We expect these investments to weigh on the rig technology segment's margin performance throughout 2013. However, 2014 should show improvement, as we expect segment margins to exit 2013 at 24%, on an upward trajectory toward our 25% long-term (midcycle) forecast. The NOV Flexibles plant's startup costs should roll off, as well as the incremental employee expenses, and the international and FPSO (flexible pipe orders for now) should also contribute to improved margins as the rig and pipe orders increase, driving economic efficiencies. We don't necessarily expect rig equipment pricing to improve, but if the industry starts to see private equity players enter the market with new rig orders, the pricing trade-off in exchange for increased order volume might be incrementally positive for the segment's overall margin performance.
PS&S Results Still Look Weak
Results from National Oilwell Varco's petroleum services and supply segment (slightly more than 30% of operating income in the fourth quarter) largely met our low expectations, and the outlook is still difficult, in our view. Most important to note, a sharp deterioration in North American drilling activity from this point onward appears unlikely. However, PS&S is a key area where if performance materially deviates from our expectations, we may cut our fair value estimate.
PS&S is unusually important in 2013, as the segment generates the majority of the firm's cash flows, by our estimates, given the temporarily negative working capital trends in the rig technology segment. A weak North American drilling environment is leading to lower order levels and cyclical levels of pricing pressure. Specialized drilling tools such as XL Systems generally have fared better, while demand for consumables related to pressure pumping has fallen off, particularly as contractors have chosen to consume existing inventory rather than replenish it. Furthermore, the company isn't seeing any signs of an improvement in the business despite some industry optimism around an uptick in activity in early 2013. The segment's results generally match the overall North American drilling activity performance with a slight lag, because there is some backlog (National Oilwell Varco doesn't report it on a quarterly basis) that provides a cushion during the downturn. This backlog is why fourth-quarter revenue was up 3% sequentially while North America dropped almost 100 rigs.
At this point, we believe National Oilwell Varco generally has burned through its backlog and is working on a spot market basis, which means its 2013 performance will better reflect the North American rig count. There are some positive signs in the Baker Hughes North American rig count--the horizontal rig count has ticked up to 1,130 as of early March after dropping nearly 90 rigs in the second half of 2012 to around 1,100 rigs in late December, but this is a very small positive in a challenging environment.
The Street Is Missing the 2013-16 Aftermarket Opportunity
One of the most important areas we'll be watching in 2013 is the aftermarket side of the house for National Oilwell Varco. This segment is already growing 15%-20% per year, and it increased revenue to around $2.4 billion (about 25% of rig technology's revenue) in 2012 from $1.7 billion in 2010. At 35% operating margins (our estimate), the aftermarket has contributed roughly $840 million in operating income, which is about 35% of the overall rig technology segment's operating income in 2012. This growth has come primarily from drillers returning to National Oilwell Varco for aftermarket services after Macondo, as safety and using high-quality OEM equipment suddenly became more important than saving money with a third-party aftermarket supplier. However, we anticipate a unique event that will start to take place in 2013 and continue until 2016 in the aftermarket business, which could lead to meaningful upside for our rig technology segment forecasts.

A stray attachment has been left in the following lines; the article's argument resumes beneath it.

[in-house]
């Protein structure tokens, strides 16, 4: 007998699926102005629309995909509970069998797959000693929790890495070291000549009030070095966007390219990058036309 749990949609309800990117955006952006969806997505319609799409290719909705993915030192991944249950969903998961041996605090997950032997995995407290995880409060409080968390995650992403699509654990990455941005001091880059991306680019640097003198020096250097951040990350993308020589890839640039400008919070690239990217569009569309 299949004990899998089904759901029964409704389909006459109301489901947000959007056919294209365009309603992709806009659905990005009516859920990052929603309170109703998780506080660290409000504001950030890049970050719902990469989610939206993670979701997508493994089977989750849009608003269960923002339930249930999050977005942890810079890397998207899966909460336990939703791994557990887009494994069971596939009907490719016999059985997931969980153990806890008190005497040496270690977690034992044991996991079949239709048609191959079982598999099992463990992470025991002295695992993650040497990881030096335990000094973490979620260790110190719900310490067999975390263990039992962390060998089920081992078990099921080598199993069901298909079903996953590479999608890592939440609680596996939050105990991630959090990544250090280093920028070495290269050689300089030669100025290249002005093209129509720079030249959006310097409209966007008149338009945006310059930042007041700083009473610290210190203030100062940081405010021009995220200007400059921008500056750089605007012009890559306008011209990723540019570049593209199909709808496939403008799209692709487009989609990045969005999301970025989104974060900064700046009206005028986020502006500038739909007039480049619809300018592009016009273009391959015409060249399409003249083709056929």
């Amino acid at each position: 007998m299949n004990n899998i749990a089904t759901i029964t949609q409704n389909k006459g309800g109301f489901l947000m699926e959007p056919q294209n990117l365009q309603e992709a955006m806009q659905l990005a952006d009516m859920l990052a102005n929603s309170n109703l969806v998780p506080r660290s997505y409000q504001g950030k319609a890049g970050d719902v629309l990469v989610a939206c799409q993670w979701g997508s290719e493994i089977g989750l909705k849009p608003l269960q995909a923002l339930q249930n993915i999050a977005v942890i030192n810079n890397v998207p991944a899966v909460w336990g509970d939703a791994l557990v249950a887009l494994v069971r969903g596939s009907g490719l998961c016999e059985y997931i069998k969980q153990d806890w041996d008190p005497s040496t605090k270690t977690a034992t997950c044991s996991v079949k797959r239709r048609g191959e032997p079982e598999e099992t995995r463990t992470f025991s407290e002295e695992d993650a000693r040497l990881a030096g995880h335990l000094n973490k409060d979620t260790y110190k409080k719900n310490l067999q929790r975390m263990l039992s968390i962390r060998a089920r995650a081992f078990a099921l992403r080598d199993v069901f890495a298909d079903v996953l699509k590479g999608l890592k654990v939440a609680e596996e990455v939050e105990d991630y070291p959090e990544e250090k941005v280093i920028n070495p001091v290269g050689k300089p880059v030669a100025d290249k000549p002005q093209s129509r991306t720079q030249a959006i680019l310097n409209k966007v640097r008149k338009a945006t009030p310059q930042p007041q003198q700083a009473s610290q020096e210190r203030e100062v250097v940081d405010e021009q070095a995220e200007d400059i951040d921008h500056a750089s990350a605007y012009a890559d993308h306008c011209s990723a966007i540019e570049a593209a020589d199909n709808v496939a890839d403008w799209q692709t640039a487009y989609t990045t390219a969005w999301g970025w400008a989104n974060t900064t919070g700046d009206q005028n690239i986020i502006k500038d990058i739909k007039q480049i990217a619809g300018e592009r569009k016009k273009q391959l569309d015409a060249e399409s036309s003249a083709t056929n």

We expect the rigs that were ordered in 2004-07 (all $85 billion worth) to start coming back to suppliers for their five-year major surveys. A rig that was ordered in 2004 was typically delivered in 2008, and 2013 presents the first opportunity for that rig to return to the original equipment supplier for its first survey. National Oilwell Varco has delivered approximately 150 rigs since 2005, or around 20-30 rigs a year, and has yet to see any of them for major work. If we assume $25 million-$50 million per major survey, this cohort of rigs could represent $500 million-$1 billion in extra revenue opportunity (using a best-case scenario) and about $175 million- $350 million in incremental operating income. The difference in this cohort is that they are for the most part fully integrated rigs based around National Oilwell Varco's products, providing the company a much greater chance to win the survey work and capture more of the revenue opportunity per rig than it has in the past. We think the aftermarket opportunity represents about $0.33 of upside to our 2013 earnings per share estimate, or around 6%. We expect the firm to have a similar opportunity with the 2010-13 class of rigs that will be returning for five-year surveys in 2018-21. This kind of aftermarket opportunity is one of the key benefits that National Oilwell Varco derives from its wide moat.
Today, we estimate that the 150 rigs that National Oilwell Varco has delivered since 2005 make up around 20% of the global rig fleet, which is still a far lower number than the 70%-80% share that the company has in integrated rigs. We expect the global rig fleet to transition to integrated rigs over time. As a result, we expect that the company's ongoing Macondo-related share gains will be supplemented by integrated aftermarket gains as well. Given we estimate that the aftermarket market is around $12.6 billion today, versus National Oilwell Varco's $2.4 billion in aftermarket revenue, we think the growth pathway is long.
Stephen Ellis does not own (actual or beneficial) shares in any of the securities mentioned above. Find out about Morningstar’s editorial policies.